1. 22

I simplified the problem at hand greatly, to shorten the post, but if you have quicker solutions, I’d love to hear them!

  1. 10

    I couldn’t search and replace that trivially

    I love that you demonstrated how to use the quickfix list.

    But here’s how to trivially search and replace that string, for the curious:

    Step 1. match the string: /r#"[^#]*#/

    In English this says, Find (/) a string starting with r#", followed by anything that is not # ([^#]), as many times as you can (*) until you DO find find a #.

    Step 2. Search and replace: :%s/r#"\([^#]*\)#/json!(\1)/c

    This is :%s, a global search (more specifically a search with a range of %, which is the whole file), followed by the same search string from above with \( ... \) grouping added so we can remember the bit between the #s later. Then replace it with json!(\1) where \1 is the bit we remembered from \( ... \). Finally the trailing c stands for “confirm” and it will ask each time whether you want to perform the substitution.

    Then you can do an argdo or a buffdo, or otherwise find some way to run that in all buffers: :argdo norm! @:

    Tip: when crafting searches and commands, know that they are respectively saved to the / and : registers. So after performing a search, you can "/p to paste your search to a buffer to edit it. And you can @: to repeat a command. Anything you can do with registers and macros, you can do with the search and command registers.

    Tip: if you do a search, and then want to do a search and replace, instead of retyping the search again into :s/old/new (or typing :s/<c-r>//new as you just learned to do, since searches are saved in the search register) you can simply :s//new because the search and replace command will auto-insert the most recent search if the search term is omitted.

    1. 1

      The only reason I went with a macro was because I am not too familiar with regexes, would that work for strings that contain a # in them? something like r#"#room:matrix.org"#?

      Thank you for your detailed reply!

      1. 1

        No, it wouldn’t, but the general regex pattern for a delimited string that doesn’t contain it’s delimiters is:


        If your content (the stuff in [^<delimiter>] contains a delimiter, you have a pretty classic problem that regexes technically can’t solve (PCRE I think can, but technically those are more general than regular expressions proper, as I understand it).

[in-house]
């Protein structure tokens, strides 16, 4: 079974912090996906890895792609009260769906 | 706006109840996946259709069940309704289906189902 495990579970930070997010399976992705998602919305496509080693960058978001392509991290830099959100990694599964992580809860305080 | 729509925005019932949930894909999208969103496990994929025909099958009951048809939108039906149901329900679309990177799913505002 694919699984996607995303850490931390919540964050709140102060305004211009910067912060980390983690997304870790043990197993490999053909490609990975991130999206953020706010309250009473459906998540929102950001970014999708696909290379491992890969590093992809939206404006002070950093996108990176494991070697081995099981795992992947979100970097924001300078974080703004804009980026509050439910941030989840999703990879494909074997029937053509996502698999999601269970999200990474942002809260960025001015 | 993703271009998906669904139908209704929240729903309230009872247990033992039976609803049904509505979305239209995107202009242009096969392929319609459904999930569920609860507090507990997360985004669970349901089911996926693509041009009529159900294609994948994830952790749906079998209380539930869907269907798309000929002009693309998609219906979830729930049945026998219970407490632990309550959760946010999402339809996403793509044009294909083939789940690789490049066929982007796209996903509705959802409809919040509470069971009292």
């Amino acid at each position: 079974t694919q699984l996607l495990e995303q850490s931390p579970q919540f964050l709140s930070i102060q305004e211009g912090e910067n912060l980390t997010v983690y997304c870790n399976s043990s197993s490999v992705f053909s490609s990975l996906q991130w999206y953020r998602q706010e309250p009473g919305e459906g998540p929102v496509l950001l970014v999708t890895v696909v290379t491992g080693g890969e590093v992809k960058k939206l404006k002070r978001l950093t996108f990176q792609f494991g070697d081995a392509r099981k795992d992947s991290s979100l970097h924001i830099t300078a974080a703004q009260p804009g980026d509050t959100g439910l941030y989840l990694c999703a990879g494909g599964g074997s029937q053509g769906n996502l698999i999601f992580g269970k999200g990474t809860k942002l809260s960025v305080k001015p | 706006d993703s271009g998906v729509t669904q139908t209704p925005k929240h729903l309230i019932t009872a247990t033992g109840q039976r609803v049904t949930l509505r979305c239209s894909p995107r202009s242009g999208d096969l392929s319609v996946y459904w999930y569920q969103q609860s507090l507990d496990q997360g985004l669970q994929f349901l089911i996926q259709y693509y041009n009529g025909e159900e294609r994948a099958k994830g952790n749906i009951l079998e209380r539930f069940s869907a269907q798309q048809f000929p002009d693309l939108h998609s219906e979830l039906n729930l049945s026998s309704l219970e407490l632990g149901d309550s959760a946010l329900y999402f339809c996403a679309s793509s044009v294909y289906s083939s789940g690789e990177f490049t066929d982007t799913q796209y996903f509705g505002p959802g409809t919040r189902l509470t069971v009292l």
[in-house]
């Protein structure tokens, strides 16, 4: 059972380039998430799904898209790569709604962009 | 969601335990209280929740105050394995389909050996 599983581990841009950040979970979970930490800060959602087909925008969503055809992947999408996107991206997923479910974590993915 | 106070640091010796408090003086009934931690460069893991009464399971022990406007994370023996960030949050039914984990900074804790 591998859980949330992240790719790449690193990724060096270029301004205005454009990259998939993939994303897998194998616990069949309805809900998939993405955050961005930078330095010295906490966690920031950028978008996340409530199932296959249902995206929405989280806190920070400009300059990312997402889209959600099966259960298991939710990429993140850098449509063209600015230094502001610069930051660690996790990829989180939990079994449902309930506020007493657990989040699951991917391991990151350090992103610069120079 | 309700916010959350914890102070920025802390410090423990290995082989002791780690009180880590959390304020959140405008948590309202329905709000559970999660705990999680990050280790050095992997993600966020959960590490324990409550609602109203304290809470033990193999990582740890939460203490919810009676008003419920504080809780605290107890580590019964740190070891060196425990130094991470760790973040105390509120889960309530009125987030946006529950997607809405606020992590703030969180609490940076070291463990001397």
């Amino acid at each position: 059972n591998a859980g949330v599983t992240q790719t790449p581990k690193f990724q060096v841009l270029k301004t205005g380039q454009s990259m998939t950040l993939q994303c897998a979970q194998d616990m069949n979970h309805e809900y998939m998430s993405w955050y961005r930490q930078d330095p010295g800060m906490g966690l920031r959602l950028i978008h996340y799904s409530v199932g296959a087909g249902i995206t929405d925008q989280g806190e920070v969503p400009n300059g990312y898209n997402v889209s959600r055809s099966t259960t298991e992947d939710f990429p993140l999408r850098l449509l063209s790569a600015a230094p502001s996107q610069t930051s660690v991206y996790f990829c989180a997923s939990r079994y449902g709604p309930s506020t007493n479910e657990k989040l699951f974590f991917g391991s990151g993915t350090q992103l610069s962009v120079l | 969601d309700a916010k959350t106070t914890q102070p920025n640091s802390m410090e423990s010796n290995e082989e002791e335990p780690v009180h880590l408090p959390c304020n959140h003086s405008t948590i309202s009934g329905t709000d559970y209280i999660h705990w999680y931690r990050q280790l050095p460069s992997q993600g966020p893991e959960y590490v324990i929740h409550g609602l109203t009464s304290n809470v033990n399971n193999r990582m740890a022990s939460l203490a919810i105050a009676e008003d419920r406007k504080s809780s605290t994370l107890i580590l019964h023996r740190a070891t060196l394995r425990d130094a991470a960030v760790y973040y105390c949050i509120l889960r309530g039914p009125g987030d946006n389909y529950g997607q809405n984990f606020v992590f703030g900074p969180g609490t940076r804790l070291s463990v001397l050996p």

I think I would’ve also gone w/ the macro approach here, if only because it makes the process more interactive so I can selectively apply a re-usable edit. You can do similar w/ :s and & to do a substitution and then repeat that substitution, but doing a @@ and encoding the :next into the macro is also really nice, it leaves you with either hitting the @@ to apply or the :next to skip (in my case it’s @@ and C to apply/skip once I’ve recorded the macro).

        1. 1

          You’re welcome! I love vim and I love regex.

          With that added wrinkle, what my eye settles on is the final #) of the line from_str::<Action>(r#"{"set_tweak": "highlight"}"#),, and it feels like it’s even easier to match on that.

          Here’s a search: /r#".*#)/. This is finding a string starting with r#", followed by a bunch of anything (.*), followed by #). This will work for strings that contain a # in them.

          so your final search and replace should be something like this: :%s/r#"\(.*\)#)/json!(\1)/c

          I think I’d still go regex for this one. Although macros would obviously also do the trick just fine.

      2. 4

        Very useful, I didn’t know about arglists before. Also, calling !uniq to remove repeated imports is genius.

        1. 2

          I found some helpful hints in here, thank you!